Looking through photos right now is the only reliable way for Oksana Head and her mother to see the faces of loved ones in Ukraine.
“I can’t sleep – I can’t eat,” Head said.
Head is not alone in that sentiment of renewed stress and uncertainty but she admits it helps to have her mom by her side.
“Mama is an optimist mama is positive, a more positive person,” Head said.
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Positive but understandably worried now.
While she loves visiting her daughter and son-in-law in North Texas, the home for Liydudmila is in Ukraine and she has no idea when she will return.
Translating from Russian, Head says her mother's heart and mind are back with her family, friends and neighbors.
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“Mama said she’s ready to go right now,” Head said. “Every day she wakes up and she told me ‘I will go, I will go’ and I said mom ‘where? How will you help?”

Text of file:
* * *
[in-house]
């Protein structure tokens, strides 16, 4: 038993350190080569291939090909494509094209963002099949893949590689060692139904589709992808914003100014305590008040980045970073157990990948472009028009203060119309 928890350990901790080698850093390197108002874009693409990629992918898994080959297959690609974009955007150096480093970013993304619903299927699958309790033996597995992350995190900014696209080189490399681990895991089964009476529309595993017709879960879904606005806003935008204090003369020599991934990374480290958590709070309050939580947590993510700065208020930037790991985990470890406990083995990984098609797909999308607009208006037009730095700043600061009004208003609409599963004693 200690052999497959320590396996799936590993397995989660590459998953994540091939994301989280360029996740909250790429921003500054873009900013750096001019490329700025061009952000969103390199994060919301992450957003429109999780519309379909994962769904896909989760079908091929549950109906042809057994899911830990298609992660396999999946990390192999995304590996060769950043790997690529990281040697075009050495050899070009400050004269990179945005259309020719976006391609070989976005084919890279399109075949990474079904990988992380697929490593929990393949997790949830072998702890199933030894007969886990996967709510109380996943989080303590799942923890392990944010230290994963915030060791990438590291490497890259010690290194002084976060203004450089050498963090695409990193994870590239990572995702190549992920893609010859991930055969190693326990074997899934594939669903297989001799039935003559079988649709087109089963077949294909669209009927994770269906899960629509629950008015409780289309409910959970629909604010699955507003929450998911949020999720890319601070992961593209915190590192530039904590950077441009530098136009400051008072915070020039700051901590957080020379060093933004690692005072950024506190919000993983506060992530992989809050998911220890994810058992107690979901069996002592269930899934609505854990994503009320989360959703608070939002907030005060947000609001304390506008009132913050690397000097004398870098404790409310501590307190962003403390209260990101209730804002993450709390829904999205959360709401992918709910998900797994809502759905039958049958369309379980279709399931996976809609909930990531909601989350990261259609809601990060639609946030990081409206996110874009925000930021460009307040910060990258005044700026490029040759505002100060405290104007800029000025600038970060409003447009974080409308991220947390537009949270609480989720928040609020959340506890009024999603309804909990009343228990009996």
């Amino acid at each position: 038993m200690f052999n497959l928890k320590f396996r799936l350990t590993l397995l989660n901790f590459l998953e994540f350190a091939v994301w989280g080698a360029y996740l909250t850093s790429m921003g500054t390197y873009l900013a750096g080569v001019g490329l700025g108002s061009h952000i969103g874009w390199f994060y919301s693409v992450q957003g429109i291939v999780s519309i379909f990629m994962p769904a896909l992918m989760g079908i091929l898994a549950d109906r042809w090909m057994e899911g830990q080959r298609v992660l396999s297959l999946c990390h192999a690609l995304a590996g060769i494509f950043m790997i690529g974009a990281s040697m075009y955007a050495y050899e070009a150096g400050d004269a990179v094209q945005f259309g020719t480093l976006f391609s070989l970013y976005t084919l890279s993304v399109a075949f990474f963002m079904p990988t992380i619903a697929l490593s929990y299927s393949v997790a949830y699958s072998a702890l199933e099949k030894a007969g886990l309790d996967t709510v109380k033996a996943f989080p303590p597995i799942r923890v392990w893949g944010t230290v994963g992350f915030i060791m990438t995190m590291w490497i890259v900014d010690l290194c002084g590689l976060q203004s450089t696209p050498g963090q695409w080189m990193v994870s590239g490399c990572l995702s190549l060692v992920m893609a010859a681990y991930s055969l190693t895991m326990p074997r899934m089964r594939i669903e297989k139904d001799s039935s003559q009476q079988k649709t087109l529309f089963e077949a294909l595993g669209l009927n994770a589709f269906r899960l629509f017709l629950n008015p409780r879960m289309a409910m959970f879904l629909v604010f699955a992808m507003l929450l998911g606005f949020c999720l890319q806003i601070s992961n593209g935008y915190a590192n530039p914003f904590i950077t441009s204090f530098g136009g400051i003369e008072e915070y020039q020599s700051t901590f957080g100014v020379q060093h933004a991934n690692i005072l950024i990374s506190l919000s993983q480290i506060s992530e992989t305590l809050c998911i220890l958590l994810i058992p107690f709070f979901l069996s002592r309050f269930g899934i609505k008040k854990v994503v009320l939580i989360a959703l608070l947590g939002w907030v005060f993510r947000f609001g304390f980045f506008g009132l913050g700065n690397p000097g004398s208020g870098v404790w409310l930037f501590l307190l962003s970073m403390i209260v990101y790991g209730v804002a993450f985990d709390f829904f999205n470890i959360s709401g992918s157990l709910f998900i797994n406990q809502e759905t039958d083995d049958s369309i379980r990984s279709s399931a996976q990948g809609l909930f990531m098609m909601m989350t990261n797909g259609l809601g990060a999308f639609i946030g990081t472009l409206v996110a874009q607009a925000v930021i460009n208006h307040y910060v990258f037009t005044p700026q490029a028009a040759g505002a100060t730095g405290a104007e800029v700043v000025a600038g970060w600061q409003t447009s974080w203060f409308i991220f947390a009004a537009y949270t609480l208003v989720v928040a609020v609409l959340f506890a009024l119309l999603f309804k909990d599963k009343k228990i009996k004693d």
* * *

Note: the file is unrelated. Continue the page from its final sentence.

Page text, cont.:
The family asked NBC5 not to share Liydudmila’s last name because her small town is just 20 minutes from the most intense Russian shelling in Ukraine’s second-largest city of Kharkiv.
Her son, Oksana’s brother, is there too.
Head says they could not reach him for the last five days until earlier Monday when power was restored allowing her to reach her brother online.
“They can’t go to the big city right now because everything is broken - also bombs every time,” Head said.
Liydudmila’s travel visa in the U.S. is good through July, but Oksana and her husband already wonder what’s next if fighting continues and her mom cannot go back.
Head says it seems certain that her mother's return flight set for later in March will not happen now.
"Ukraine doesn’t have right now any airport – it’s all gone," Head said.